"Many nights I couldn't go to sleep because I heard my parents talking softly. I heard them say things like:
  *'John, she is going to die. Today she couldn't get up the 
   stairs, I had to carry her outside to the hammock to rest.' 

  * 'Her blood today was, (some horrible number), worse than yesterday.' 

  * 'We are going to lose her. (Where I wondered?)' 

  * 'She'll be in the hospital in one week', (and then the count down began) 

  * 'She will never survive the SURGERY. She may HEMORRHAGE, John, BRAIN HEMORRHAGE, the doctor told me.' 

Had my parents known that I was taking everything in and making my own sense of the strange words they were using,  I am certain that their vocabulary would have been much different. Based on my own experience, here's what I'd suggest: 
 * Be honest, above all. Discuss with your children (at their age levels) what their illness is all about, and what will happen to them in the hospital. When you don't do this, kids imagine the worst!

 * If your conversations are private, take them far away from your      children. Children hear everything. Don't assume they are sleeping when  their eyes are closed. I wasn't!

 * Explain the terminology. Surgery, operation, testing etc. 

 * Allow your children to express their fears, and validate their feelings. There's nothing worse than feeling scared and confused and not being able to talk about it." 

Thanks for taking the time to visit... Barbara

"Here are some things that used to made me feel so guilty for being sick and needing to go the doctor. My parents would say, and I certainly will never forget:

 * 'If I had a nickel for every time I took you to the doctor I'd be a rich person.'

 * 'Doctors, doctors, doctors, that is all I ever do.'

 * 'She is always convalescing.' 

No wonder I feel awful about being sick so much. If your children are sick a lot, please don't take it out on them."

"One trick that makes pill taking easier (especially the nasty tasting ones) is to wrap the pill in a tiny bit  of Fruit Roll-Up or Fruit by the Foot." Kim

"It's important that you know about your child's condition, no matter how scary it is. If children feels like they know more than you do (it happens and I speak from experience - mine), they will feel responsible for protecting you. You're the parents, and you need to take care of them, not the other way around."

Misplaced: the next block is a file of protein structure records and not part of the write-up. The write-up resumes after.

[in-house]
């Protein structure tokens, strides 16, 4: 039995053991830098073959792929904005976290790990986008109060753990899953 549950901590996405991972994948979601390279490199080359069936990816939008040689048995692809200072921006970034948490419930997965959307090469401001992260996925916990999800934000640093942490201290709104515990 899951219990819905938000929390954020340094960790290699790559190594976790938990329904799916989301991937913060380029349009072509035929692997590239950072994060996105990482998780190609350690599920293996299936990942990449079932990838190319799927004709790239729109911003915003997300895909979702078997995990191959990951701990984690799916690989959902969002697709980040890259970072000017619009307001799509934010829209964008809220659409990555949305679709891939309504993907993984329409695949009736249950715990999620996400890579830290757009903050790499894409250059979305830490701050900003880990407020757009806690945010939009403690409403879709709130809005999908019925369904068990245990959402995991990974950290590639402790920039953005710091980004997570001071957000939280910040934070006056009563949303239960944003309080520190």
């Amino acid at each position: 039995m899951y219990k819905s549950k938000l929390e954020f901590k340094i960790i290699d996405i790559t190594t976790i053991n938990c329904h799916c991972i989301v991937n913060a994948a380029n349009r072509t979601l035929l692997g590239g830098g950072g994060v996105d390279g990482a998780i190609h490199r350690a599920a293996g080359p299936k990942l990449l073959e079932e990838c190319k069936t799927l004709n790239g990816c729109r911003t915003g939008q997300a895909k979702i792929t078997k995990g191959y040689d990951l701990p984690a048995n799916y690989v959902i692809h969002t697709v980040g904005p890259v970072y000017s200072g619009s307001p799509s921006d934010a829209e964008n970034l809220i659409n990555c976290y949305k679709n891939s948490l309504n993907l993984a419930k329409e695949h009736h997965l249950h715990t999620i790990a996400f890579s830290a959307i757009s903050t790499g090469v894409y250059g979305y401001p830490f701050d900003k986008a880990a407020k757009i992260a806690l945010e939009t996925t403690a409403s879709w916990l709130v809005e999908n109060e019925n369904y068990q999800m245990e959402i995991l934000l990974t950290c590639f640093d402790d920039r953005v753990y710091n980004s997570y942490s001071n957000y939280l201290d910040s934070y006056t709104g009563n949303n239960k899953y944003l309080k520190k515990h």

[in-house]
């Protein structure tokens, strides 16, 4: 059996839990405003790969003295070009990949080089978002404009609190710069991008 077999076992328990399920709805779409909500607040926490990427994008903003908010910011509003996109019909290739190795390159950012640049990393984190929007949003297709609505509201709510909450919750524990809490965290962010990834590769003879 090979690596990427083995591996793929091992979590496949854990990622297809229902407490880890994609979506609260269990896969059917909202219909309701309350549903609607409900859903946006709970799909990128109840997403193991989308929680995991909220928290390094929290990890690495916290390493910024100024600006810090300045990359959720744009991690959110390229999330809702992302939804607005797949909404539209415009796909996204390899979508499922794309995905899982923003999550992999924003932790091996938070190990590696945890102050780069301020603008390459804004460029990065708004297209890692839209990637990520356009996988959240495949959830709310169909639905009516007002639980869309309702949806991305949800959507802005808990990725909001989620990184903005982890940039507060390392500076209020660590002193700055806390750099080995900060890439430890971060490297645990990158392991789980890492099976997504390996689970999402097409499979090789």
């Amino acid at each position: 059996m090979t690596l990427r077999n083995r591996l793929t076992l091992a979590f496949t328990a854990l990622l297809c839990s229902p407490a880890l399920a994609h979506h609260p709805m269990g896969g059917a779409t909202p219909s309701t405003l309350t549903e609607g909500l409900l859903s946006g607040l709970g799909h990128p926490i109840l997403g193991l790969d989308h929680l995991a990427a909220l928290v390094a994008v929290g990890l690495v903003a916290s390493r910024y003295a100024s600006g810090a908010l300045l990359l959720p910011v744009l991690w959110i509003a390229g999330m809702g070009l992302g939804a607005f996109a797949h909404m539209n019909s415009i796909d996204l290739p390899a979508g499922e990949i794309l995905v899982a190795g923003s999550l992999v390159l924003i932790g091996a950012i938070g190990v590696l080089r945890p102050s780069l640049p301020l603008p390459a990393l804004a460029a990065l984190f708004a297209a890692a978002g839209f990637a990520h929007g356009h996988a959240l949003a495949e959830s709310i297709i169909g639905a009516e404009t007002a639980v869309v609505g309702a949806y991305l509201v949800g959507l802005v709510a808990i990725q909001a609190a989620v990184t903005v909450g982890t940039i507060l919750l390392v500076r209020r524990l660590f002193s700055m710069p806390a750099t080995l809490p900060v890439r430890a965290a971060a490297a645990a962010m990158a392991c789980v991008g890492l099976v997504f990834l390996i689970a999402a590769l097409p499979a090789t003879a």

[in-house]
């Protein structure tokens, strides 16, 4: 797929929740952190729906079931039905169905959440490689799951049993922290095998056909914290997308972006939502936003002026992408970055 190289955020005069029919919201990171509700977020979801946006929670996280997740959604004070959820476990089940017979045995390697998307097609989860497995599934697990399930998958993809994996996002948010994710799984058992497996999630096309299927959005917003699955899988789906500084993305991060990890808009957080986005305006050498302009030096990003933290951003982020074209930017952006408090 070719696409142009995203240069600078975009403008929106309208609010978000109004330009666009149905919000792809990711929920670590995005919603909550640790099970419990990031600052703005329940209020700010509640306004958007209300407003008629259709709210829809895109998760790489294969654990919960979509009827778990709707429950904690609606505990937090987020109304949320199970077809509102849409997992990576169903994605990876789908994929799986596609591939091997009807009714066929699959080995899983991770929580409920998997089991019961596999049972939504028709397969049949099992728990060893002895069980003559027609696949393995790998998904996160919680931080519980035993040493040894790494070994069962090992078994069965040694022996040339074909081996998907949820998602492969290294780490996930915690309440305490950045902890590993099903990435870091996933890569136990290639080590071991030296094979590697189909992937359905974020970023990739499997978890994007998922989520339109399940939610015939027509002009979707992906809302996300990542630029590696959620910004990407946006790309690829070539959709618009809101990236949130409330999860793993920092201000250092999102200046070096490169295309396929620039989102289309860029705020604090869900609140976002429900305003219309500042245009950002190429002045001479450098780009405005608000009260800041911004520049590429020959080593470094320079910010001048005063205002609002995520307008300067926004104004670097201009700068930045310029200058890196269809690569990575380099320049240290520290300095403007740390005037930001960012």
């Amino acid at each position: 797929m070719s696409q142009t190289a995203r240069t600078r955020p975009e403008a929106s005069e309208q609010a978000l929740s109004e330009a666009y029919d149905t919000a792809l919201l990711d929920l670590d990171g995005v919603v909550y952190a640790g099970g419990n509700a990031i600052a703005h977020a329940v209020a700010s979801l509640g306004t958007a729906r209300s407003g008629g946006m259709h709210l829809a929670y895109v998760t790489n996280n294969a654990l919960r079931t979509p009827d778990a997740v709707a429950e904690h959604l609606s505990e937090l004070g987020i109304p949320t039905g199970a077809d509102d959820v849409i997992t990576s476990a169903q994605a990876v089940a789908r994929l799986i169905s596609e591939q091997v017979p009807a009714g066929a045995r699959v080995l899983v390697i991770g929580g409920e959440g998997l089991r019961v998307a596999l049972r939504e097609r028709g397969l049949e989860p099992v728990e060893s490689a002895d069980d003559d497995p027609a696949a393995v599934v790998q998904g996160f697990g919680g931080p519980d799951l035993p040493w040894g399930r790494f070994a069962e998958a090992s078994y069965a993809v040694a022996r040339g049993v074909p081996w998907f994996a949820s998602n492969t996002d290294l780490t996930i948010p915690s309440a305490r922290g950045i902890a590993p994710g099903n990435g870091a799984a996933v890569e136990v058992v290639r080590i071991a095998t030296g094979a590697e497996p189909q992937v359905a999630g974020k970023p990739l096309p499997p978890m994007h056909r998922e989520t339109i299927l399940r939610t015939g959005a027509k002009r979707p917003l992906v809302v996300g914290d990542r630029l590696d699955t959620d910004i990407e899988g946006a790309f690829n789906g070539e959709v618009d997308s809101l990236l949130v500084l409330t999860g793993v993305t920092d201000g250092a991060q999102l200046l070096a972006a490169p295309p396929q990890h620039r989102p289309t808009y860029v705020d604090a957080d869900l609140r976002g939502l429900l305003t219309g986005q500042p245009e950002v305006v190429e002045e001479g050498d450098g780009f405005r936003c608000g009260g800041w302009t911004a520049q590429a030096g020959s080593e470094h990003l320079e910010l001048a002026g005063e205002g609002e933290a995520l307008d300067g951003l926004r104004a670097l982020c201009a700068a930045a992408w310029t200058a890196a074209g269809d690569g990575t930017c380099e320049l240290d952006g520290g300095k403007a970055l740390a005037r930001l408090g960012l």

"Please, please, accept your kids even if they cannot do what you dreamed
they would. My dad hated it that I would never be able to play pro-sports since
I use a wheelchair.  So, he told me continually that I would never being anything
but a space holder. I wanted to prove my worth to him so I pushed myself hard
to get A's. Now when school gets stressful or I think I might be disappointing
someone close to me I zone out, and can't talk (except for answering questions)
I hate it because I kind of get that numb feeling like I just took OTC sinus
meds. From what I have read this seems like a form of dissociating. When it happens 
most people just think I am very tired."

"Please don't try and come up with a diagnosis yourself before my doctor's appointment to 'keep me calm'. Actually, when you say that you know what my problem is it has the opposite effect; it makes me feel like you won't listen if I tell you about any new symptoms, or like you will work backwards and make the symptoms I share with you fit your diagnosis. I know you aren't a medical professsional  and I don't expect you to have the answers when I talk to you about the strange things my body is doing. It is just cool that you are here to listen...that's enough!" Angela

Frog Ponds More tips Site map

Can't wait to read what you have to say!

Do you have some tips for parents? If you do, I hope that you'll mail them to me in this envelope.

Joan Fleitas, Ed.D., R.N.
Associate Professor of Nursing, Lehman COllege, CUNY 
Bronx, New York 10468

Last updated: March 27, 2009